Film — Being Julia (R)

Being Julia (R)

by Amy Diaz

Annette Bening is all ham and cheese in her role as aging British stage actress Julia Lambert in the All About Annette movie Being Julia.

And, honestly, who can blame an actress like Bening from taking a role like this? It must be refreshing to be able to cut loose and just play it big in a movie—big emotions, big crying, big smiles. Bening flutters and flounces and furies her way through this campy theater tale. The surprise is that between the predictable plot stocked with cliché character and all the Bening mugging a guilty pleasure emerges.

Julia Lambert (Bening) is the unchallenged star of the pre-World-War-II British stage. She appears in overwrought plays that earn her not only gobs of money and crowds of admirers but also a life of excitement. Or at least it did, until recently when, bored with her current production and frustrated with her rather limited social network, Julia longs for “something to happen.” Something comes in the form of Tom Fennel (Shaun Evans), an American helping out Julia’s husband Michael (Jeremy Irons) with the business side of the theater. Though Tom is neither terribly attractive nor particularly exciting, he does provide the youth and the admiration that Julia desires and she quickly and lustily falls into crush with him. She enjoys the sex and the hint of scandal—she and her husband Michael have a “modern” marriage, an arrangement we are led to believe he has taken more advantage of than she has. She also enjoys the rejuvenating effect it has on her acting and throws herself wholeheartedly back into the play.

Of course, a young boy is no wrinkle cream and soon she begins to feel the age difference, especially during a summer vacation when Tom and Julia’s son (Thomas Sturridge) spend their nights together scoping out the local young girls.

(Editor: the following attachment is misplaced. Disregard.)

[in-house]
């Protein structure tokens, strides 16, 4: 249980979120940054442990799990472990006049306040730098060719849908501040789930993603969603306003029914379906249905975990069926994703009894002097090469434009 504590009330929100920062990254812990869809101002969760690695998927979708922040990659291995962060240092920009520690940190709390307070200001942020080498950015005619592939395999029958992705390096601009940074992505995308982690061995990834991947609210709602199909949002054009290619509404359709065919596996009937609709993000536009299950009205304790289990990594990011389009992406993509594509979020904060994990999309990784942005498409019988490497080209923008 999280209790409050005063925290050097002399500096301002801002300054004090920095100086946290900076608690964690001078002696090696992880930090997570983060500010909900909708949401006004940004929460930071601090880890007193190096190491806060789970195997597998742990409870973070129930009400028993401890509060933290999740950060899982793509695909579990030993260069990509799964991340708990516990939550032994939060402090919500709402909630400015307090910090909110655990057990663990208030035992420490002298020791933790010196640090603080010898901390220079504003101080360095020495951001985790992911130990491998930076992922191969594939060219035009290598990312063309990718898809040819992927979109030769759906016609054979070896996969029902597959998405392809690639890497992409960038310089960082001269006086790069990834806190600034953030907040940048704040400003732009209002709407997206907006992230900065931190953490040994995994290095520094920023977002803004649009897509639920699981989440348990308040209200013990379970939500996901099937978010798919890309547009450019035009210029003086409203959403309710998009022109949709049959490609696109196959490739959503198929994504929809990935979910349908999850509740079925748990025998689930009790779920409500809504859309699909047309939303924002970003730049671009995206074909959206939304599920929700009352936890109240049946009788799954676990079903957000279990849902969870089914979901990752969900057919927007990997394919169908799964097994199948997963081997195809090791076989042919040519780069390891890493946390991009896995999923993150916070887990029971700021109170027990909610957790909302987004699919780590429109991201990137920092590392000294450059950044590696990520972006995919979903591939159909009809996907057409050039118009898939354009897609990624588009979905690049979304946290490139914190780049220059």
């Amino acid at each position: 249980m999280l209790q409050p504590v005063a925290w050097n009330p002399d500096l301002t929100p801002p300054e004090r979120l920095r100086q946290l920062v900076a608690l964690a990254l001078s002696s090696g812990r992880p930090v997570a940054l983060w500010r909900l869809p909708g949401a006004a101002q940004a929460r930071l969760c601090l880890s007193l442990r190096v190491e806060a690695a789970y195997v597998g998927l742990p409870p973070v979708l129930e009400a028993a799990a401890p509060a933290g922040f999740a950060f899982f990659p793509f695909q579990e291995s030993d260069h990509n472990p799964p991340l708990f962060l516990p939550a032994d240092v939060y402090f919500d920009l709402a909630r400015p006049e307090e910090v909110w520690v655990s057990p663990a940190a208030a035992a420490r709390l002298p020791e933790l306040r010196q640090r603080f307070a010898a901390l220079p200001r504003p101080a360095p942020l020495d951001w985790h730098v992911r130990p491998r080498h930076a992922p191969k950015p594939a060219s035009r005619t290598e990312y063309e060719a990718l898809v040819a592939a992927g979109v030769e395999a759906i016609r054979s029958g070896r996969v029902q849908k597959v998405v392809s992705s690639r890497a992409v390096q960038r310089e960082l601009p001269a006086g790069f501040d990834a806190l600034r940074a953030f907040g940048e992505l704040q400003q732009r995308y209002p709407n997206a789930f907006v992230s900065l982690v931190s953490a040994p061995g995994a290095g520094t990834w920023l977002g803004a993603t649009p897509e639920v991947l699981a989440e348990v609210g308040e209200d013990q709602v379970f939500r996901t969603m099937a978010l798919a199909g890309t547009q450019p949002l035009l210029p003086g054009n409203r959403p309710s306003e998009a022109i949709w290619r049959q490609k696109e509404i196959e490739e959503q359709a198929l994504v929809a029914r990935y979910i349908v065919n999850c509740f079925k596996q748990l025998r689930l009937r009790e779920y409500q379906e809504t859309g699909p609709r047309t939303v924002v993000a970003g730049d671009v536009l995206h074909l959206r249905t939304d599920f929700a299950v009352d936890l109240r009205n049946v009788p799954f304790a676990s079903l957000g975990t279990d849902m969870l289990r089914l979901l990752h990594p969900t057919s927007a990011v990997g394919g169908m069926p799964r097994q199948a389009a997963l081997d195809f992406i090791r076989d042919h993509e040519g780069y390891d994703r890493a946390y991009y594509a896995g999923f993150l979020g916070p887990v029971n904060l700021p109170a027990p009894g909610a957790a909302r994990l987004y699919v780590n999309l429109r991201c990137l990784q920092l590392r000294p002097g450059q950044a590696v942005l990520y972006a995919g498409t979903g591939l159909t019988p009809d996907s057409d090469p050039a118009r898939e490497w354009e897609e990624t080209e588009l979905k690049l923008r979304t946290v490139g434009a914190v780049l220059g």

And soon it becomes clear that Tom isn’t just romancing Julia when he begins angling for her help to get pretty young actress Avice Crichton (Lucy Punch) a part in her new play. Julia—a swirl of hurt feelings and middle-life-crisis fears about her fading beauty—slowly begins to form a plan to get back both her young lover and his girlfriend for the distress they’ve caused her.

Or maybe to just get them back for fun—we get the sense that even Julia can’t tell if she’s actually hurt or just bored and looking to make trouble.

Being Julia shares a lot in terms of plot and general tone with All about Eve, right down to the aging actress’ down-to-earth assistant. But this movie lacks the sharpness and clever writing that make that movie such a timeless, ageless classic. Instead, Being Julia is a brainy soap opera, a movie with artsy pretensions that plays all its emotions and themes with a shout-it-to-the-back-of-the-house volume. And nobody has better lungs than Bening.

In addition to allowing her this opportunity to vamp, Being Julia also makes a point of showing Bening’s age. Sags, wrinkles and frazzledness—it’s all accentuated by the 1930 makeup that cakes and coats and settles in all the worst places. Only at the very end, when Julia sadly accepts who she is do we see a woman looks at all comfortable in her own skin at her actual age.

- Amy Diaz 

2004 HippoPress LLC | Manchester, NH